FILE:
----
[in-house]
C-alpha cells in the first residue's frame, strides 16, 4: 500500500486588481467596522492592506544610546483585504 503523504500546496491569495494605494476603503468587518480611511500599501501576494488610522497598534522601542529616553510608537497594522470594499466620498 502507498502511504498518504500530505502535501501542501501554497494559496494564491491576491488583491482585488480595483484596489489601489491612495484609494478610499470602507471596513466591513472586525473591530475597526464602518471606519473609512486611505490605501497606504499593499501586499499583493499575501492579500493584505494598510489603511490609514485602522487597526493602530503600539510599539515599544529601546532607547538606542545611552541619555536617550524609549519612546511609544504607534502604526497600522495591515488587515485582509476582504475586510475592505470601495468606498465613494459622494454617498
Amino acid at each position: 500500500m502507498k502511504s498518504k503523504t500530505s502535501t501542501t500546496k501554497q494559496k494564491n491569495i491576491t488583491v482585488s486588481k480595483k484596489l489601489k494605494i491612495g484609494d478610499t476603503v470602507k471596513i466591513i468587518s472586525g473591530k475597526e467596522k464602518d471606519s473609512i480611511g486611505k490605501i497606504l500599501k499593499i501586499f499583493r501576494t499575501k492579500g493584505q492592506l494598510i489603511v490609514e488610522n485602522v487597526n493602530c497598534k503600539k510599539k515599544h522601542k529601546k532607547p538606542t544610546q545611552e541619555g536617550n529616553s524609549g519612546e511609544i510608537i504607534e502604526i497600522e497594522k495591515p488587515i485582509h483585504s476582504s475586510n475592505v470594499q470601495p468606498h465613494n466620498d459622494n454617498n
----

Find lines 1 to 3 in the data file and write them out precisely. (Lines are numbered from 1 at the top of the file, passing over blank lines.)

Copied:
[in-house]
C-alpha cells in the first residue's frame, strides 16, 4: 500500500486588481467596522492592506544610546483585504 503523504500546496491569495494605494476603503468587518480611511500599501501576494488610522497598534522601542529616553510608537497594522470594499466620498 502507498502511504498518504500530505502535501501542501501554497494559496494564491491576491488583491482585488480595483484596489489601489491612495484609494478610499470602507471596513466591513472586525473591530475597526464602518471606519473609512486611505490605501497606504499593499501586499499583493499575501492579500493584505494598510489603511490609514485602522487597526493602530503600539510599539515599544529601546532607547538606542545611552541619555536617550524609549519612546511609544504607534502604526497600522495591515488587515485582509476582504475586510475592505470601495468606498465613494459622494454617498
Amino acid at each position: 500500500m502507498k502511504s498518504k503523504t500530505s502535501t501542501t500546496k501554497q494559496k494564491n491569495i491576491t488583491v482585488s486588481k480595483k484596489l489601489k494605494i491612495g484609494d478610499t476603503v470602507k471596513i466591513i468587518s472586525g473591530k475597526e467596522k464602518d471606519s473609512i480611511g486611505k490605501i497606504l500599501k499593499i501586499f499583493r501576494t499575501k492579500g493584505q492592506l494598510i489603511v490609514e488610522n485602522v487597526n493602530c497598534k503600539k510599539k515599544h522601542k529601546k532607547p538606542t544610546q545611552e541619555g536617550n529616553s524609549g519612546e511609544i510608537i504607534e502604526i497600522e497594522k495591515p488587515i485582509h483585504s476582504s475586510n475592505v470594499q470601495p468606498h465613494n466620498d459622494n454617498n